Human melanoma cells expressing the αvβ3 integrin are partially protected from necrotic cell death induced by dynamic matrix detachment

K. Tzukert, N. Shimony, L. Krasny, S. Urieli-Shoval, R. Gorodetsky, I. Avrahami, D. M. Nettelbeck, Y. S. Haviv

Research output: Contribution to journalArticlepeer-review

6 Scopus citations

Abstract

Anchorage-independence is a hallmark of metastatic cancer cells. In previous studies we characterized a novel model for anchorage-independence employing dynamic matrix detachment (DMD) using rotation in low shear stress conditions. We observed that in contrast to the classical apoptosis-inducing static matrix detachment (SMD) model, the venous circulation-mimicking DMD model induced necrosis in transformed cells. In the current study we revisited the mechanism of DMD-induced cell death and evaluated the contribution of αvβ3 integrin overexpression in human melanoma cells to anchorage-independence in DMD. DMD cell culture induced primarily necrosis in the melanoma cells studied. αvβ3, but not the control related αIIbβ3 integrin, could confer survival advantage in DMD. While apoptosis was unaffected, constitutive, unligated αvβ3 overexpression was associated with attenuation of necrosis in DMD. αvβ3 overexpressing melanoma cells manifested AKT activation that was independent of DMD conditions. Furthermore, while a small molecular inhibitor of AKT phosphorylation induced apoptosis in adherent cells, in DMD conditions it had no effect on cell outcome. Thus, αvβ3-overexpressing melanoma cells are partially protected from DMD-induced cell death in an apoptosis-independent mechanism. This finding may be one of the factors accounting for anchorage-independence in circulating metastatic melanoma cells.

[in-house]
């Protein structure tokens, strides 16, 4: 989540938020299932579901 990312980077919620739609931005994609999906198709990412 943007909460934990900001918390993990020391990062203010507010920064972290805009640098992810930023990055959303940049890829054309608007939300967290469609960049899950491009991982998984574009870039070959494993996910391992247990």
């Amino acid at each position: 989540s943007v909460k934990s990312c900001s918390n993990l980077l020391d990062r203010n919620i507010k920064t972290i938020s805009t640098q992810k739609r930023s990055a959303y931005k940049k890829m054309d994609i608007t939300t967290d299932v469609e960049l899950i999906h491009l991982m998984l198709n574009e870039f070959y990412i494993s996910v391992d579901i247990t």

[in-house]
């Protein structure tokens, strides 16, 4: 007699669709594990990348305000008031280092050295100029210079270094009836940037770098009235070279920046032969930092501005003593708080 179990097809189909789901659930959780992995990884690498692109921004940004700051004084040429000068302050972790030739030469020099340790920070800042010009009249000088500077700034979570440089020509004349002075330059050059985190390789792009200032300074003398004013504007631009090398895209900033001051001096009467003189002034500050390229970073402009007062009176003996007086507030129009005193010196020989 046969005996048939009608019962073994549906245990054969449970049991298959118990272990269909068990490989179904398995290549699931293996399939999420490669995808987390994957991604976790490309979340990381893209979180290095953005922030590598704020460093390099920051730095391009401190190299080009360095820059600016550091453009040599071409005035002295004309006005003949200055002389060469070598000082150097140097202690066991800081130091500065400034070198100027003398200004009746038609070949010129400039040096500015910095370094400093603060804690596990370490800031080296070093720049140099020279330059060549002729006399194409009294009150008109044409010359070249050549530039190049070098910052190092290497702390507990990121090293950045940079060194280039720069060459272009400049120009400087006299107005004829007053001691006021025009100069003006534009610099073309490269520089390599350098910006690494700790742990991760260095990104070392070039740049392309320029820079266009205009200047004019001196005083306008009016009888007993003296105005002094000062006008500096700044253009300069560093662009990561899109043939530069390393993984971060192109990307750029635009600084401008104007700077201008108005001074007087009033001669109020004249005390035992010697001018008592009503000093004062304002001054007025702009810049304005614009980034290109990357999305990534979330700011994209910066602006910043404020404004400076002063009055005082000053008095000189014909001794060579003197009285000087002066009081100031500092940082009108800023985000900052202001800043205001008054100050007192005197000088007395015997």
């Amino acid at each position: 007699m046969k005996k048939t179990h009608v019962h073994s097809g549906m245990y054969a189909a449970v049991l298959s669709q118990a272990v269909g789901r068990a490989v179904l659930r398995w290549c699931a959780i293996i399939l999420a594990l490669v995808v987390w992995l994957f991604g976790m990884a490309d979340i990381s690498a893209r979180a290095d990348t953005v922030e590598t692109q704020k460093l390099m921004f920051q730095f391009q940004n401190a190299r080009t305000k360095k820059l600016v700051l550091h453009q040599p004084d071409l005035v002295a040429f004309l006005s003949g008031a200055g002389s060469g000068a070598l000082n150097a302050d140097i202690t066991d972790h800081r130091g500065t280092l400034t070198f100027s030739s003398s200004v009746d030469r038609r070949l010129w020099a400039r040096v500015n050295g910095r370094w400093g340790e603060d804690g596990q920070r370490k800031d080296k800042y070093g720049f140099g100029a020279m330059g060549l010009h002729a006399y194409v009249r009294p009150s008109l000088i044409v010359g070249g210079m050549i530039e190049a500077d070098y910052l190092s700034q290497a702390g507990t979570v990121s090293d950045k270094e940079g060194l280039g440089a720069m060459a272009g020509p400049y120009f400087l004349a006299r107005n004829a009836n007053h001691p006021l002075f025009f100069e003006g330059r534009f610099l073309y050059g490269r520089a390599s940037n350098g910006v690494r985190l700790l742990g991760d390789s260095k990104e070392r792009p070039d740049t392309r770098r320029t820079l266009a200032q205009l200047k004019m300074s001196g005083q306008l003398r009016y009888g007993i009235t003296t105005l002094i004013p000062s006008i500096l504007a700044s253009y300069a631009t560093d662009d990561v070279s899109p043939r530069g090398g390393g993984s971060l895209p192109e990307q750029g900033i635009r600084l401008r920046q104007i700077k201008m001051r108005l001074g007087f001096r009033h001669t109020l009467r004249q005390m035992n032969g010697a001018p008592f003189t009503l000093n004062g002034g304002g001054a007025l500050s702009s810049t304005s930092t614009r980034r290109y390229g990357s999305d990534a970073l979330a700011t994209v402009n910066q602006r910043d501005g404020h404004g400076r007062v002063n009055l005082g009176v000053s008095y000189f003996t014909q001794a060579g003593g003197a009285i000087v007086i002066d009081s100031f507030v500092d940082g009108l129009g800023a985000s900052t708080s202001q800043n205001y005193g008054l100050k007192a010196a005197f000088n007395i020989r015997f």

Original languageEnglish
Pages (from-to)174-181
Number of pages8
JournalCancer Letters
Volume290
Issue number2
DOIs
StatePublished - 28 Apr 2010
Externally publishedYes

Keywords

  • Anchorage-independence
  • Apoptosis
  • Dynamic matrix detachment
  • Melanoma
  • Necrosis
  • αvβ3

ASJC Scopus subject areas

  • Oncology
  • Cancer Research

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